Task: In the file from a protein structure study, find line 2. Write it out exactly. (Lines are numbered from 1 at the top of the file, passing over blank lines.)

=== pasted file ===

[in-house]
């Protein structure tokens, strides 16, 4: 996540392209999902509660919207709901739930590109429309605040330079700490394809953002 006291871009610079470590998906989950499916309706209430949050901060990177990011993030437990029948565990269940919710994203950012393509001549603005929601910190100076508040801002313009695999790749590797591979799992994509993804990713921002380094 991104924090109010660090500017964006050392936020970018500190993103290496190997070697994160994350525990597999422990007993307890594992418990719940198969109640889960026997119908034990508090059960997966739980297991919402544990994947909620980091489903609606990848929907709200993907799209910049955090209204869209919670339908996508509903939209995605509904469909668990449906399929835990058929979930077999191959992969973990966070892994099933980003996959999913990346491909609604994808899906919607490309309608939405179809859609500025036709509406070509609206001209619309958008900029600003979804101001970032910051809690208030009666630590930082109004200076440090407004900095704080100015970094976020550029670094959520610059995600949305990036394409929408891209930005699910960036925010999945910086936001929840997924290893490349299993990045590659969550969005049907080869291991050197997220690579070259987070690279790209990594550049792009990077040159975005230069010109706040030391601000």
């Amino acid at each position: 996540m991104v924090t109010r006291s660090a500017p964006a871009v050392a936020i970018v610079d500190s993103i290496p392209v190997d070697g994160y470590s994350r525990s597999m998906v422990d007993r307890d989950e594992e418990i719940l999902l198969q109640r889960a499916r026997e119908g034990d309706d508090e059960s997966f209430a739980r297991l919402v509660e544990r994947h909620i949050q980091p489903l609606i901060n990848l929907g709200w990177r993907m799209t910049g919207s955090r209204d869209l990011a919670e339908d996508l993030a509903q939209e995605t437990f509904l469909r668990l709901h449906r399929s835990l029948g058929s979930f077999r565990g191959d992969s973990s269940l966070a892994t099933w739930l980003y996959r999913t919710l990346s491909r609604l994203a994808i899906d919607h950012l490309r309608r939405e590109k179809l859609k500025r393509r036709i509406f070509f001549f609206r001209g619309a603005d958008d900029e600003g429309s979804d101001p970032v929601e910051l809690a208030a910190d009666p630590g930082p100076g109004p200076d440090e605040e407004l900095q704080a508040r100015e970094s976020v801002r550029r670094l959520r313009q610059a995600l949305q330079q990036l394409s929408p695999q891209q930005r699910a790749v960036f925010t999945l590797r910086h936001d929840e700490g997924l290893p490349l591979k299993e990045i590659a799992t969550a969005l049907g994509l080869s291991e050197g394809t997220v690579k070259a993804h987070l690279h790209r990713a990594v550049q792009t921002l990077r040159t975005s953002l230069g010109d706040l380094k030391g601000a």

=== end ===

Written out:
């Protein structure tokens, strides 16, 4: 996540392209999902509660919207709901739930590109429309605040330079700490394809953002 006291871009610079470590998906989950499916309706209430949050901060990177990011993030437990029948565990269940919710994203950012393509001549603005929601910190100076508040801002313009695999790749590797591979799992994509993804990713921002380094 991104924090109010660090500017964006050392936020970018500190993103290496190997070697994160994350525990597999422990007993307890594992418990719940198969109640889960026997119908034990508090059960997966739980297991919402544990994947909620980091489903609606990848929907709200993907799209910049955090209204869209919670339908996508509903939209995605509904469909668990449906399929835990058929979930077999191959992969973990966070892994099933980003996959999913990346491909609604994808899906919607490309309608939405179809859609500025036709509406070509609206001209619309958008900029600003979804101001970032910051809690208030009666630590930082109004200076440090407004900095704080100015970094976020550029670094959520610059995600949305990036394409929408891209930005699910960036925010999945910086936001929840997924290893490349299993990045590659969550969005049907080869291991050197997220690579070259987070690279790209990594550049792009990077040159975005230069010109706040030391601000």